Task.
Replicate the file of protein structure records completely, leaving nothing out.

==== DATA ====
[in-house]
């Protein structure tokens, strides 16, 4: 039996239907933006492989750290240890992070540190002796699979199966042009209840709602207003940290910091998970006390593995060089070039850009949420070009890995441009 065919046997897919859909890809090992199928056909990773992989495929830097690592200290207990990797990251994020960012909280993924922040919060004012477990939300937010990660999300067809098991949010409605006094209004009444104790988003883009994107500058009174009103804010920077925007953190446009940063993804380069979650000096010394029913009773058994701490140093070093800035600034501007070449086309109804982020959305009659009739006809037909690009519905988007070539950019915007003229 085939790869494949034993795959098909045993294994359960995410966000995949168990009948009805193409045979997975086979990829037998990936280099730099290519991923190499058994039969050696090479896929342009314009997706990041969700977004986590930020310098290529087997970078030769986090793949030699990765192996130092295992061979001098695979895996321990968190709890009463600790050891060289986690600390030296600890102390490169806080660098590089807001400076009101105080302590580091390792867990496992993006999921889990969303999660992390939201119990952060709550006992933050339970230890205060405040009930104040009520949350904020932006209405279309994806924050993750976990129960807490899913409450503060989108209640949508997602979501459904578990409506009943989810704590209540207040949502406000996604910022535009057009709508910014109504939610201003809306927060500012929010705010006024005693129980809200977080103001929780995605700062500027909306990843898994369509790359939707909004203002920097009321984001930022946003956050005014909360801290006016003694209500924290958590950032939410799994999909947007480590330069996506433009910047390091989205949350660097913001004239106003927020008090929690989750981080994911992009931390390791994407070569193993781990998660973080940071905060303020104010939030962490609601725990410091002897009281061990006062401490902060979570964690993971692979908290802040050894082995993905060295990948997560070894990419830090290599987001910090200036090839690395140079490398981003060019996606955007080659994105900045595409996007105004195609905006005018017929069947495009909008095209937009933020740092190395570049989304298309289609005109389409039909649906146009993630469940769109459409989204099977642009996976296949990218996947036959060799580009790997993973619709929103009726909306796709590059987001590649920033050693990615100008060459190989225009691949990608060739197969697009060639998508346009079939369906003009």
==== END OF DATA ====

[in-house]
């Protein structure tokens, strides 16, 4: 039996239907933006492989750290240890992070540190002796699979199966042009209840709602207003940290910091998970006390593995060089070039850009949420070009890995441009 065919046997897919859909890809090992199928056909990773992989495929830097690592200290207990990797990251994020960012909280993924922040919060004012477990939300937010990660999300067809098991949010409605006094209004009444104790988003883009994107500058009174009103804010920077925007953190446009940063993804380069979650000096010394029913009773058994701490140093070093800035600034501007070449086309109804982020959305009659009739006809037909690009519905988007070539950019915007003229 085939790869494949034993795959098909045993294994359960995410966000995949168990009948009805193409045979997975086979990829037998990936280099730099290519991923190499058994039969050696090479896929342009314009997706990041969700977004986590930020310098290529087997970078030769986090793949030699990765192996130092295992061979001098695979895996321990968190709890009463600790050891060289986690600390030296600890102390490169806080660098590089807001400076009101105080302590580091390792867990496992993006999921889990969303999660992390939201119990952060709550006992933050339970230890205060405040009930104040009520949350904020932006209405279309994806924050993750976990129960807490899913409450503060989108209640949508997602979501459904578990409506009943989810704590209540207040949502406000996604910022535009057009709508910014109504939610201003809306927060500012929010705010006024005693129980809200977080103001929780995605700062500027909306990843898994369509790359939707909004203002920097009321984001930022946003956050005014909360801290006016003694209500924290958590950032939410799994999909947007480590330069996506433009910047390091989205949350660097913001004239106003927020008090929690989750981080994911992009931390390791994407070569193993781990998660973080940071905060303020104010939030962490609601725990410091002897009281061990006062401490902060979570964690993971692979908290802040050894082995993905060295990948997560070894990419830090290599987001910090200036090839690395140079490398981003060019996606955007080659994105900045595409996007105004195609905006005018017929069947495009909008095209937009933020740092190395570049989304298309289609005109389409039909649906146009993630469940769109459409989204099977642009996976296949990218996947036959060799580009790997993973619709929103009726909306796709590059987001590649920033050693990615100008060459190989225009691949990608060739197969697009060639998508346009079939369906003009």